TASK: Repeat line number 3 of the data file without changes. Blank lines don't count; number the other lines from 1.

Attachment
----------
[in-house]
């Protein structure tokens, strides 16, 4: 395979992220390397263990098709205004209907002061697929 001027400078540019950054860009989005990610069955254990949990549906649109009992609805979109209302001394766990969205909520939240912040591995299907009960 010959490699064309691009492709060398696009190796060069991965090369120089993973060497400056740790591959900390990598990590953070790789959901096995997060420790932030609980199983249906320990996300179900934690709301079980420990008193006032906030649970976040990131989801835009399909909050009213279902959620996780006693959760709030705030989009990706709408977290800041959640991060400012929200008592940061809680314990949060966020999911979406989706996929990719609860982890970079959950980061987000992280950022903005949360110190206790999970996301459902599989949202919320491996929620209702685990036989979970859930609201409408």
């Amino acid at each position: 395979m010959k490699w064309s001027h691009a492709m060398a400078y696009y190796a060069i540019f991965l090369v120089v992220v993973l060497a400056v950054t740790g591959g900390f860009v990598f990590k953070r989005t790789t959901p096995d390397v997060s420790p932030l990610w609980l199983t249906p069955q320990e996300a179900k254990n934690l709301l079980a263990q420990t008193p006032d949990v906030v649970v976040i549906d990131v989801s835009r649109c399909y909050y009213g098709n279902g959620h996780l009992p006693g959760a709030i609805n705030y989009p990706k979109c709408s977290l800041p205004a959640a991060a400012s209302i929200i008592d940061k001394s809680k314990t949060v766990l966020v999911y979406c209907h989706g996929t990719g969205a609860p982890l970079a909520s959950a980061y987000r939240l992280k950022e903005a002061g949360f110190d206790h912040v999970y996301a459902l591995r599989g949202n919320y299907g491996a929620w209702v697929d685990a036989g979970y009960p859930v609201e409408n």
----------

């Amino acid at each position: 395979m010959k490699w064309s001027h691009a492709m060398a400078y696009y190796a060069i540019f991965l090369v120089v992220v993973l060497a400056v950054t740790g591959g900390f860009v990598f990590k953070r989005t790789t959901p096995d390397v997060s420790p932030l990610w609980l199983t249906p069955q320990e996300a179900k254990n934690l709301l079980a263990q420990t008193p006032d949990v906030v649970v976040i549906d990131v989801s835009r649109c399909y909050y009213g098709n279902g959620h996780l009992p006693g959760a709030i609805n705030y989009p990706k979109c709408s977290l800041p205004a959640a991060a400012s209302i929200i008592d940061k001394s809680k314990t949060v766990l966020v999911y979406c209907h989706g996929t990719g969205a609860p982890l970079a909520s959950a980061y987000r939240l992280k950022e903005a002061g949360f110190d206790h912040v999970y996301a459902l591995r599989g949202n919320y299907g491996a929620w209702v697929d685990a036989g979970y009960p859930v609201e409408n």